“The future depends on research and development”

  • Federal Chancellor
  • Olaf Scholz

  • News

  • Chancellery

  • Service

The Federal Chancellor’s “Jugend forscht” meet and greet “The future depends on research and development”

On Tuesday, Federal Chancellor Olaf Scholz received the award winners of this year’s national “Jugend forscht” youth science competition in the Chancellery. On this occasion, the Federal Chancellor also followed tradition by presenting the special award for the most original project to two students from Berlin, who looked into an extraordinary physical phenomenon.

Charlotte Klar and Katharina Austermann present their research project to Federal Chancellor Olaf Scholz.

The 18-year-old students Charlotte Klar and Katharina Austermann explained their work to the Federal Chancellor.

Photo: Federal Government/Kugler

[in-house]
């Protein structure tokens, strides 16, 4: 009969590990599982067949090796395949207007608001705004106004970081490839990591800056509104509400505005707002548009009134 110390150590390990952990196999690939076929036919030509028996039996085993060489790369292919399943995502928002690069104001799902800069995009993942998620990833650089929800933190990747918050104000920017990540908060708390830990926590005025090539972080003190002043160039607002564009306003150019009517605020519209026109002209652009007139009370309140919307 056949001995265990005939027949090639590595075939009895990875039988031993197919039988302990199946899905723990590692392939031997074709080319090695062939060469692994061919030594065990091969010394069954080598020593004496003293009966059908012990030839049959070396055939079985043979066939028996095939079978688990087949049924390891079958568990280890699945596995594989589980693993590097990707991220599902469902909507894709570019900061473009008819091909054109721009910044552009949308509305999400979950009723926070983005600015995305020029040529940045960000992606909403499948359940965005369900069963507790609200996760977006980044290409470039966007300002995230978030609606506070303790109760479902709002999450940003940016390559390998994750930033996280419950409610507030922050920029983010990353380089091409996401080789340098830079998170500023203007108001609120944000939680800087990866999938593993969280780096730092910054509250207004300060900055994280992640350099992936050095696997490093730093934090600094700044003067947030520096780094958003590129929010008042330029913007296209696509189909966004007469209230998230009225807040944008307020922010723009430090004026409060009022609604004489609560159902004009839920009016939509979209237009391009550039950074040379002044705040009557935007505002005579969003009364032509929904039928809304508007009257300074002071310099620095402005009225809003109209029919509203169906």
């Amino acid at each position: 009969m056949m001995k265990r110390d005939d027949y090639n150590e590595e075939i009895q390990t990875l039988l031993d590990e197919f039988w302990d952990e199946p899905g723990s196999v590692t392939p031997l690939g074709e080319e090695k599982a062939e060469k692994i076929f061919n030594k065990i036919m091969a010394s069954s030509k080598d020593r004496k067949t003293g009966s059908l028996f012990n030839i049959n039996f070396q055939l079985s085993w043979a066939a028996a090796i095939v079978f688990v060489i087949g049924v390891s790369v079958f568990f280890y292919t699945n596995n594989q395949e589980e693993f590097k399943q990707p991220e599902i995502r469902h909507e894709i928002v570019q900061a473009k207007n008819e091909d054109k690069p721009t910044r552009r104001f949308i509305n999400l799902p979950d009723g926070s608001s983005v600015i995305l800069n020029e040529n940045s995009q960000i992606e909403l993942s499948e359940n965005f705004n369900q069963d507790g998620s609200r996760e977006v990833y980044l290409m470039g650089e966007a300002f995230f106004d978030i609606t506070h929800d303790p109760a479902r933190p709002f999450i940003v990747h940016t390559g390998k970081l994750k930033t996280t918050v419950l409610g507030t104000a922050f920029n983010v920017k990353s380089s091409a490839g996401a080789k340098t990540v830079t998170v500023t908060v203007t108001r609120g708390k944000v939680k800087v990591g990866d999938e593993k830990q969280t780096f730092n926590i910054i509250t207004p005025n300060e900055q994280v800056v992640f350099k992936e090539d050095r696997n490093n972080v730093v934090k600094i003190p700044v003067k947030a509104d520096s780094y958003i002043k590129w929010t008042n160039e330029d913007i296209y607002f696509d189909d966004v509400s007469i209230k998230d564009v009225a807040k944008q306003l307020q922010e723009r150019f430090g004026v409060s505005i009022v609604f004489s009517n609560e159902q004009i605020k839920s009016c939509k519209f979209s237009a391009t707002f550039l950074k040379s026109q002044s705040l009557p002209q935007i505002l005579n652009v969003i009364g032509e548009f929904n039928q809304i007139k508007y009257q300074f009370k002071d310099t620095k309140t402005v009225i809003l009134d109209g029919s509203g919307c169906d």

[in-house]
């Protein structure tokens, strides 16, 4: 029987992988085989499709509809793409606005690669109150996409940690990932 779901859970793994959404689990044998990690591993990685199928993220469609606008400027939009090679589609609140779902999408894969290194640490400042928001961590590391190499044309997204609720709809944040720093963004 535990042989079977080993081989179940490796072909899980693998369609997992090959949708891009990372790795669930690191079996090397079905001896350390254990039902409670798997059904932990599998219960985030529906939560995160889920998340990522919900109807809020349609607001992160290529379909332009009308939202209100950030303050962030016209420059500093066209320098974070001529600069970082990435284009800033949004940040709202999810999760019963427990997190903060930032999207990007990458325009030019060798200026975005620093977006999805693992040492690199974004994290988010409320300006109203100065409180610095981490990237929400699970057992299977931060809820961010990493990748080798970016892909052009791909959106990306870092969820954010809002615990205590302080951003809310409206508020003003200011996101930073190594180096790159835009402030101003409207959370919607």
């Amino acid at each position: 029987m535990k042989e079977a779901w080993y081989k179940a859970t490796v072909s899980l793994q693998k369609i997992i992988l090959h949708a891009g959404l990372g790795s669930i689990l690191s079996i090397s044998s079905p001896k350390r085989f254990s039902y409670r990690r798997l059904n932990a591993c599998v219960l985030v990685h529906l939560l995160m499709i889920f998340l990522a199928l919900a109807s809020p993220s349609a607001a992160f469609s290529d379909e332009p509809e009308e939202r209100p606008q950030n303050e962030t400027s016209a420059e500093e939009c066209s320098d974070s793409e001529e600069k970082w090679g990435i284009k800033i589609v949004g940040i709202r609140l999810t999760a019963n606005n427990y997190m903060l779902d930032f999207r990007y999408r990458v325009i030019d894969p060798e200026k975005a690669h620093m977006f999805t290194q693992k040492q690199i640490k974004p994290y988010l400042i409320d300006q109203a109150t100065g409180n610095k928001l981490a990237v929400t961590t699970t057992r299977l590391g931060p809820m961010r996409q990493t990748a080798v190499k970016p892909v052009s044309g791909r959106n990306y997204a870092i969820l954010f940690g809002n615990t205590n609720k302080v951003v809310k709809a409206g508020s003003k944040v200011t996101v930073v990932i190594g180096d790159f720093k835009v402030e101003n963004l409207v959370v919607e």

Federal Chancellor Olaf Scholz had invited the “Jugend forscht” award winners to the Chancellery on Tuesday. The Chancellor started his speech by looking back and remembering that “Jugend forscht” had already existed when he was still in school, and how this impressive competition had contributed to shaping our country for several decades. He went on to say that this was why he was proud, grateful and excited to “come together with all award winners and all those who have taken action, and to enjoy the results”.

Fewer concerns about the future

Federal Chancellor Scholz stressed that he was very impressed with the “great number of young people who worked hard and achieved a wide range of important outcomes through their research,” especially in the run-up to the competition. A total of 9,400 young people submitted their projects as part of this year’s competition, and more than 40 percent of the participants were female. Scholz said that this made him feel that he needed to “worry a bit less” about the future of our country. He added that “the future depends on research and development”, and that the knowledge we already possess would “not bring prosperity or wealth”.